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Full text of "A hermit in the Himalayas"

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opens to my room. They bare their teeth in a snarl of defiant rage;
their cat-like ears are drawn back in fierce alertness; whilst their
scimitar-like ivory claws protrude as though ready for a fight.

But these splendidly-coloured creatures will spring upon no one,
so well have they been trained by the taxidermist's art to behave
themselves and keep quiet! For they arc now but mere fleshless
skins and nerveless heads, sprawling against a white wall in sheer

This black-striped family consists of a handsome father, spitfire
of a mother, two sons and one daughter. The male skin measures no
less than ten feet in length, its head alone being a foot and a quarter.
Alive and filled, it probably weighed over six hundred pounds; dead
and empty, it has been reduced to much less than a tenth of that
amount. Yet its beauty and majesty still remain. Nature has thought-
fully provided these mountain tigers with thicker fur coats than their
relatives of the low-lying plains, I observe. All the family were shot
upon the mountain slopes around Pratapnagar some years ago. But
now tigers have ceased to trouble the vicinity, whose chief forest
population are shaggy black and brown bears, leopards, and those
fierce creatures, black-spotted panthers. The prevalence of these
animals constitutes such a nuisance that I have been warned from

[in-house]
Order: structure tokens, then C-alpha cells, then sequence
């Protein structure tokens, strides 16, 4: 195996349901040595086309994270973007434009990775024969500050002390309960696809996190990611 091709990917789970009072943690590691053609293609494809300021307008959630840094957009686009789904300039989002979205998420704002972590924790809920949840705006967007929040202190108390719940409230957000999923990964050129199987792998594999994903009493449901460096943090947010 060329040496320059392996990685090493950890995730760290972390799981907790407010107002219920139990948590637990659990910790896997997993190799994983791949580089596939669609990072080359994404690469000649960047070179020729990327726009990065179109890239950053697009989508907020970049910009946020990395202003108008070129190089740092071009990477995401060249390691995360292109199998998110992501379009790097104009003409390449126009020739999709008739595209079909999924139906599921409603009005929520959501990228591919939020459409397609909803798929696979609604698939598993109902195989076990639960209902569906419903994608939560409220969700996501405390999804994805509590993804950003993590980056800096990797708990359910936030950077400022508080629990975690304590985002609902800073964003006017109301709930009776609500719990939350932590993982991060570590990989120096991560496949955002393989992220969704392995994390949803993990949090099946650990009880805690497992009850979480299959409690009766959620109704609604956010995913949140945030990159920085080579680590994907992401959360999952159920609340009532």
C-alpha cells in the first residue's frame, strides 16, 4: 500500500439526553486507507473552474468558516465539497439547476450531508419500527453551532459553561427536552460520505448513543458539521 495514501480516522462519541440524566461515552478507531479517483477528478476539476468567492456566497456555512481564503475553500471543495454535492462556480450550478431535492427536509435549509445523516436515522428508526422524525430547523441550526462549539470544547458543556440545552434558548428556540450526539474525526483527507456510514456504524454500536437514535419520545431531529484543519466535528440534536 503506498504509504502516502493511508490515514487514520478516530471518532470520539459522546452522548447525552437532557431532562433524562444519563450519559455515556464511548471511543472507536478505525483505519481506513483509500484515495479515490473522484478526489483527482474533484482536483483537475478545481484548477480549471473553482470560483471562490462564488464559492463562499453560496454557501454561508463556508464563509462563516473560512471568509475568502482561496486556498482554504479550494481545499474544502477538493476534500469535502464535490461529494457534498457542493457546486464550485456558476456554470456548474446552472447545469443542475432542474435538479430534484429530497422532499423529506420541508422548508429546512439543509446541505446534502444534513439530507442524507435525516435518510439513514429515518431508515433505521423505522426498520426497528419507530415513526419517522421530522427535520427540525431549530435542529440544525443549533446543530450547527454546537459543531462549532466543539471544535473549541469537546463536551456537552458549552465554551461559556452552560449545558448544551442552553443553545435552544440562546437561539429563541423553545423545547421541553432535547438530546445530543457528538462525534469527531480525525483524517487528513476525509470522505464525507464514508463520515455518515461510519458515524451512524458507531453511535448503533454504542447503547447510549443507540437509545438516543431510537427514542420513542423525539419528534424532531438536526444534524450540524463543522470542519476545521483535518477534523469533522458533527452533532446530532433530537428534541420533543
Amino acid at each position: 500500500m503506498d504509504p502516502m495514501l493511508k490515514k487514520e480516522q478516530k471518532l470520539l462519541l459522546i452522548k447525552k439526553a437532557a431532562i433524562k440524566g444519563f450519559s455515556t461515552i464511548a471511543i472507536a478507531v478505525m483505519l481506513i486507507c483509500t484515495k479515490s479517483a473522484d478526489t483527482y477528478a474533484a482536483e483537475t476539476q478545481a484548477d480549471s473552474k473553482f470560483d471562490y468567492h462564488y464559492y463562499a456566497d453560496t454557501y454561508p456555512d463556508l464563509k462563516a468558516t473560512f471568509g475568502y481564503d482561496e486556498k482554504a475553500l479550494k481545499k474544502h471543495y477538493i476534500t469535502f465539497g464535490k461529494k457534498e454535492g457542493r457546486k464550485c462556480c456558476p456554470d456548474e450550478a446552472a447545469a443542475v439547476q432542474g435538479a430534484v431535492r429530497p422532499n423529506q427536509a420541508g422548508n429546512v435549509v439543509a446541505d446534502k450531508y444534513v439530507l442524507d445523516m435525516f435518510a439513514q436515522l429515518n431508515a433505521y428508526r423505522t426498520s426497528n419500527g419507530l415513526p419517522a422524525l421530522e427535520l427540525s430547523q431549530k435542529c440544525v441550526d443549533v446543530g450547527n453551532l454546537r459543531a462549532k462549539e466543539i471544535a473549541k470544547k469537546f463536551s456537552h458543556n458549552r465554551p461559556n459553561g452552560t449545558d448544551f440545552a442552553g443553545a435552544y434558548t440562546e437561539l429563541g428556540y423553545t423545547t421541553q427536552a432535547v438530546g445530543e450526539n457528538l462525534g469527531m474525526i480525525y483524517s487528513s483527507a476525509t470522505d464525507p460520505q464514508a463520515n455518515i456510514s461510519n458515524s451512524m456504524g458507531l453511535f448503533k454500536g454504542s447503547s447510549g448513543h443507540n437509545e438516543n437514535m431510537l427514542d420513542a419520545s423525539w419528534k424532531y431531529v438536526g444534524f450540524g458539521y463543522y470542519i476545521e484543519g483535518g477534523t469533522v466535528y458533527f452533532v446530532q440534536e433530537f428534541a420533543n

the first morning not to venture out after dark.

The caretaker tells me that a panther once leapt on this peaceful
green lawn which stretches around the house and, in broad daylight,
attacked three dogs which were dozing in the sunshine. It killed two
and dragged the third away into the adjoining forest before it could
be rescued*

Even bears came waddling out of their dens grunting and roam-
ing to the very doors after nightfall, searching the garden for tasty
roots, or attempting to climb the apple-trees. Every night, soon after
I have ensconced myself between the blankets, and sometimes much
later, I hear a couple of shots being fired by one of the soldiers who
guards the palace and its gardens. The sounds are signals of Brer
Bruin's prowling habits, which he cannot change even despite these
regular and unfailing deterrent warnings.

In a tiny hamlet a few miles from my former home I had been
told of a villager there who had been killed during the winter by a
bear. This was most unusual, because bears do not seek to kill but to
wound their victims. That unpleasant trait renders them the most
vicious of all forest animals. Other beasts attack and kill human
beings when driven by the natural hunger for food, but the bear
attacks men out of sheer spite and malice and then shambles off
again. It cannot bite them successfully because it lacks carnivores, so
it claws them instead.